As economist Dean Baker points out, that this is a bipartisan problem(hence the defending of Mary Burke), not only does outsourcing not work, we have other problems:
The reality of the situation is, until we start manufacturing in America again we will never have a full recovery, nor will we be the Superpower we once were.
At the same time, his trade policy has done little or nothing to expose highly educated professionals like doctors and lawyers to the same competition. This policy has the predicted and actual effect of depressing the wages of less educated workers relative to the most highly paid workers. This policy is exacerbated by maintaining an over-valued dollar, which further depresses the wages of those workers exposed to international competition to the benefit of those who are largely protected.
President Obama has also done nothing to combat the corruption in the corporate governance structure whereby corporate board members are paid hundreds of thousands of thousands a dollars a year to look the other way as top management pillages the company. A policy that subjects less educated workers to the most vigorous possible competition, while maintaining protection for those at the top will redistribute income upward, as we have seen over the last three decades. Both candidates seem to largely support such policies.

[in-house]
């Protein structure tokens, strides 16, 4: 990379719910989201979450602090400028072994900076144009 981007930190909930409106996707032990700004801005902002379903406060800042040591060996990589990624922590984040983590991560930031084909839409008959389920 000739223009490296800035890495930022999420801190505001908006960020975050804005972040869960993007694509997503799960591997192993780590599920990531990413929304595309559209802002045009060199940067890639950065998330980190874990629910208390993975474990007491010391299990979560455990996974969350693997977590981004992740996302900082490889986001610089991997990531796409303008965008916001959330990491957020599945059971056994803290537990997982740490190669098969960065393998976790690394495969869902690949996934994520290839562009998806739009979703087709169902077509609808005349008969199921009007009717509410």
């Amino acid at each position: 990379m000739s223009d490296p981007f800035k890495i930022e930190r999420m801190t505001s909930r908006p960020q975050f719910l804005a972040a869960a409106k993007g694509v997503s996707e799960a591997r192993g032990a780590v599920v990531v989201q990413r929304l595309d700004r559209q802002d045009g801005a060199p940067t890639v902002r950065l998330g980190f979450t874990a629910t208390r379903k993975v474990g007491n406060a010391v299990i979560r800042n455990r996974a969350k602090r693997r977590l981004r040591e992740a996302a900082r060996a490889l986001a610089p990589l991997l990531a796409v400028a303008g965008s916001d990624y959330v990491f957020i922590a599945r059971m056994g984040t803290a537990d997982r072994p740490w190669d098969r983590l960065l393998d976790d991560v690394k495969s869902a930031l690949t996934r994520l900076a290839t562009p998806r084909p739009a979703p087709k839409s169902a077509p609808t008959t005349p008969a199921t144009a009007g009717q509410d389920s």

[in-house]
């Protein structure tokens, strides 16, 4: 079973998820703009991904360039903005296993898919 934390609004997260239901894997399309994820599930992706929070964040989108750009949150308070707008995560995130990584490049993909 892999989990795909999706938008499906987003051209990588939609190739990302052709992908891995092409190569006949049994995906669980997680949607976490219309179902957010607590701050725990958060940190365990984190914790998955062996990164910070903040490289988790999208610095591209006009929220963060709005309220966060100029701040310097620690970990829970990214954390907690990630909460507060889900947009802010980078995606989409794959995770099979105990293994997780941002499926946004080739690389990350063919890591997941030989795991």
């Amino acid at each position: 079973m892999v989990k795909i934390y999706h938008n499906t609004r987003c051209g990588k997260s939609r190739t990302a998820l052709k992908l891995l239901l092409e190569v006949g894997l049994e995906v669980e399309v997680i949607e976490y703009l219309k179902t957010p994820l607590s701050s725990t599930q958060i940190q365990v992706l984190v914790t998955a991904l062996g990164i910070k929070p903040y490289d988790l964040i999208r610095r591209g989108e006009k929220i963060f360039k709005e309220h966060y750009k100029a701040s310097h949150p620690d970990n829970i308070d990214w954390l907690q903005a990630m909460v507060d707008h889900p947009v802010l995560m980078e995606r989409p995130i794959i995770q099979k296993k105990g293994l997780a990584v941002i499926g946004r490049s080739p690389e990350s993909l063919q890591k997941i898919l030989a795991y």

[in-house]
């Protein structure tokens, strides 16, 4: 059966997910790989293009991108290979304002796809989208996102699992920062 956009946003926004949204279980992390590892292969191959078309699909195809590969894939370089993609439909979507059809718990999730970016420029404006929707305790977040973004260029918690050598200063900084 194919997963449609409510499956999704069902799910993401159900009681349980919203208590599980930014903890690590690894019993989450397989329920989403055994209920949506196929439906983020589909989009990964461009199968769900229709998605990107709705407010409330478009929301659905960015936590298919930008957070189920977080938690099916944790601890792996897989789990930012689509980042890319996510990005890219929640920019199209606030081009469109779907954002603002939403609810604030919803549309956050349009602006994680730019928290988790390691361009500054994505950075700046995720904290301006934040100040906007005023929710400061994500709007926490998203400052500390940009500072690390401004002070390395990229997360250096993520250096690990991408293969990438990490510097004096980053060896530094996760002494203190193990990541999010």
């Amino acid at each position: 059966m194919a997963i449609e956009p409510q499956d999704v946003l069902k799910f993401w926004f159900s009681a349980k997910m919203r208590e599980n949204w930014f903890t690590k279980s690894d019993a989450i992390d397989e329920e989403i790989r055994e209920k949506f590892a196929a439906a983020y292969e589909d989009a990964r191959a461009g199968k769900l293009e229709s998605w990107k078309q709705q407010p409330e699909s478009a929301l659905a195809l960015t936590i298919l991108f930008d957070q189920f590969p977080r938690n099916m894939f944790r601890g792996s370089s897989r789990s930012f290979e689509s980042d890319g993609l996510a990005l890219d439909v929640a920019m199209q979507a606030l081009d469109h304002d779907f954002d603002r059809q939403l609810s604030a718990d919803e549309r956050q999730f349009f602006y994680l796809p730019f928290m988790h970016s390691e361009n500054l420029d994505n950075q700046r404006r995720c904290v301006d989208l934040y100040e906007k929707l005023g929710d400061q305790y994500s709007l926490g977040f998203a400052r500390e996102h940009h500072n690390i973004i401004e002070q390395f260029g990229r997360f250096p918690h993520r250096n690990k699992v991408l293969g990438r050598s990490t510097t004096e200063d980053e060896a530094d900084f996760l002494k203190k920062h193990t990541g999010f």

Americans, not employed by the Bradley Foundation, are starting to get this and its scares the hell out of Chris's bosses!
PS: I do have to give Chris his due though. He did hit the nail on the head with this line:
(Next up: What "Here Comes Honey Boo Boo" teaches us about the Laffer Curve.)
Since the Laffer Curve might be one of the few things (besides Congress) that has less credibility left than Honey Boo Boo
Now we know why Scott Walker placed this billboard in the shuttered GM plant grounds. He felt that he was creating jobs by laying off 2300 fellow Wisconsinites.